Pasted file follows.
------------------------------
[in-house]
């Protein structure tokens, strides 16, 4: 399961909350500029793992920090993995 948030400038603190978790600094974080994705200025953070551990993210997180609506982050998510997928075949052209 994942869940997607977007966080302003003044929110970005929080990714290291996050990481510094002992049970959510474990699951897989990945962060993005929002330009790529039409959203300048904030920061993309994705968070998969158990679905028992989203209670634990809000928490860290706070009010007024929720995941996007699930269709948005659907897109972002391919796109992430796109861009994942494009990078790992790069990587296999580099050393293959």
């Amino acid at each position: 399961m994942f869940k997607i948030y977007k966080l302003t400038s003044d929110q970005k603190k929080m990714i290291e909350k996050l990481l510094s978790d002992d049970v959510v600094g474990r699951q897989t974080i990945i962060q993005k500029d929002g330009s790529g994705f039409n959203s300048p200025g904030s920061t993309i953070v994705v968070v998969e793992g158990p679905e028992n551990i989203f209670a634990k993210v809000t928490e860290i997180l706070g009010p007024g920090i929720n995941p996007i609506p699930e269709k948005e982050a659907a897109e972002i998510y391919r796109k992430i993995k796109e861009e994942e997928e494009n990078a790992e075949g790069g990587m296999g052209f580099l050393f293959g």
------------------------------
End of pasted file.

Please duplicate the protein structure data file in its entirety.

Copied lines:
[in-house]
């Protein structure tokens, strides 16, 4: 399961909350500029793992920090993995 948030400038603190978790600094974080994705200025953070551990993210997180609506982050998510997928075949052209 994942869940997607977007966080302003003044929110970005929080990714290291996050990481510094002992049970959510474990699951897989990945962060993005929002330009790529039409959203300048904030920061993309994705968070998969158990679905028992989203209670634990809000928490860290706070009010007024929720995941996007699930269709948005659907897109972002391919796109992430796109861009994942494009990078790992790069990587296999580099050393293959």
């Amino acid at each position: 399961m994942f869940k997607i948030y977007k966080l302003t400038s003044d929110q970005k603190k929080m990714i290291e909350k996050l990481l510094s978790d002992d049970v959510v600094g474990r699951q897989t974080i990945i962060q993005k500029d929002g330009s790529g994705f039409n959203s300048p200025g904030s920061t993309i953070v994705v968070v998969e793992g158990p679905e028992n551990i989203f209670a634990k993210v809000t928490e860290i997180l706070g009010p007024g920090i929720n995941p996007i609506p699930e269709k948005e982050a659907a897109e972002i998510y391919r796109k992430i993995k796109e861009e994942e997928e494009n990078a790992e075949g790069g990587m296999g052209f580099l050393f293959g």